England’s ruck ball from the next phase is messy and South Africa again pressure another playmaker in Ben Youngs at 9. His pass to Daly is rushed and De Allende blocks down the fullback as he looks to kick.

Although Du Toit doesn’t tackle Ford initially as he moves the breaking ball on, he manages to get another hit on him from the next phase.

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Ford eventually decides that running the ball isn’t an option and kicks the ball back to South Africa. However, the Springboks are clearly enjoying defending at this stage and kick the ball back to England again.

Having received the ball, Daly looks to get it across to the other side of the pitch. As an aside, it’s noticeable that South Africa are still keeping their width in defence, with Siya Kolisi-circled-blocking the space out wide and trusting inside defenders to fill the gaps.

There’s no prizes for guessing who tackles Ford after the ensuing ruck.

In a lung-bursting run of play that lasts over 2 minutes, Du Toit’s effort to shadow Ford tells and England pass the ball into touch to give South Africa the ball back.

Taking time out of the ball

While the 13-2 defensive structure, staying wide in defence and pressuring the playmaker all help, perhaps the most important enabler of South Africa’s blitz defence is their ability to slow the ball in the ruck.

So why is taking time out of the ball so important?

In essence, quick ball is the lifeblood of any attack as it allows teams to catch defences out of position and makes it easier to to run the ball up the pitch. The general benchmark for ‘quick ball’ in international rugby is approximately 3 seconds or less between the time the tackle is made and the 9 passes from the ruck. As a result, defenders taking away that time is invaluable to the defence keeping it’s shape and disrupting the opposition attack.

The Springboks do this in a number of ways, whether it’s in the initial tackle or by trying to compete for the ball in the ruck that follows.

In the example below, England have just won a South African kick in the air and are looking to counter in the Springbok half.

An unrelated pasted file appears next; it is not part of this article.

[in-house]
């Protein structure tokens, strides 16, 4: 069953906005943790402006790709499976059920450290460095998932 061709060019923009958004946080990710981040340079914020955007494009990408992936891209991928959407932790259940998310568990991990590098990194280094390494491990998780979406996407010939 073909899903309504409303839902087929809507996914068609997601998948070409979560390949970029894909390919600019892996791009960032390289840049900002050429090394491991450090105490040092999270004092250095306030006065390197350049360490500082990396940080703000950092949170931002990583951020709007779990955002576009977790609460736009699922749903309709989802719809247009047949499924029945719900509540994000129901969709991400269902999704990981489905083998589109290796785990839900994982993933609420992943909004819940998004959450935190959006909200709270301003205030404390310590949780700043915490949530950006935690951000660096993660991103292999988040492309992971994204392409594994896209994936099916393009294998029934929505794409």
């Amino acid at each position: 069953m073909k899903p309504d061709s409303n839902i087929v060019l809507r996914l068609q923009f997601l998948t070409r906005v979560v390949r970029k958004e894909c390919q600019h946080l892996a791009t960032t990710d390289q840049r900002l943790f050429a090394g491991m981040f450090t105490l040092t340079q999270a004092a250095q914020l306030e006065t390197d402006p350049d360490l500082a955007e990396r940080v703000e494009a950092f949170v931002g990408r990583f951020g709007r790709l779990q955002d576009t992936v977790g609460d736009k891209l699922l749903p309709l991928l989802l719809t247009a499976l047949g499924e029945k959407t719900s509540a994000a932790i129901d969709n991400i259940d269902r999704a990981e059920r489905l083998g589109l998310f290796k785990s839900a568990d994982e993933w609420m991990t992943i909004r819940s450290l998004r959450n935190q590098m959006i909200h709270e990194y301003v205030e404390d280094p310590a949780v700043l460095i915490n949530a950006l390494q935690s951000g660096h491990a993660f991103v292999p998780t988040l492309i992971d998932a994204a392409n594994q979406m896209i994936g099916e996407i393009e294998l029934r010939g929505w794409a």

Malcolm Marx and Vincent Koch first look to hold up George Kruis and rip the ball in the tackle, before Marx attempts a turnover in the ruck that follows. Although the Springbok pair don’t win the ball here, they have crucially bought their teammates 8 seconds to realign in defence.

Billy Vunipola still somehow manages to speed up the ball off the next phase and, after another quick recycle off a Jamie Goerge carry, England go again.

With England’s attack now gaining momentum and danger building, De Allende and Du Toit look to disrupt that momentum and intervene for South Africa.

Despite the best efforts of Tom Curry to fight to the ground, the Springbok defenders manage to hold him up for 6 seconds, perform a choke tackle and win the scrum turnover.

This was not a standalone example in the game either. A review of every South African defensive ruck in the match revealed that the Springboks looked to compete a remarkable 55% of the time in the initial tackle or ruck that followed.

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In conclusion, having conceded only 12 points per game on average in 2019-and only three tries at the World Cup-South Africa’s Jacques Nienaber-coached defence has been the definition of stingy. As the maxim goes, defence wins championships, and champions is what South Africa are once again.

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If you’ve enjoyed this article and would like to read more, you can click on the ‘Index’ icon at the top of the page to see a list of all the other articles on the site.

There are also links to the new EK Rugby Analysis Twitter account on the top and bottom of the pages if you want to follow any future updates on new articles. Thanks for reading.

EK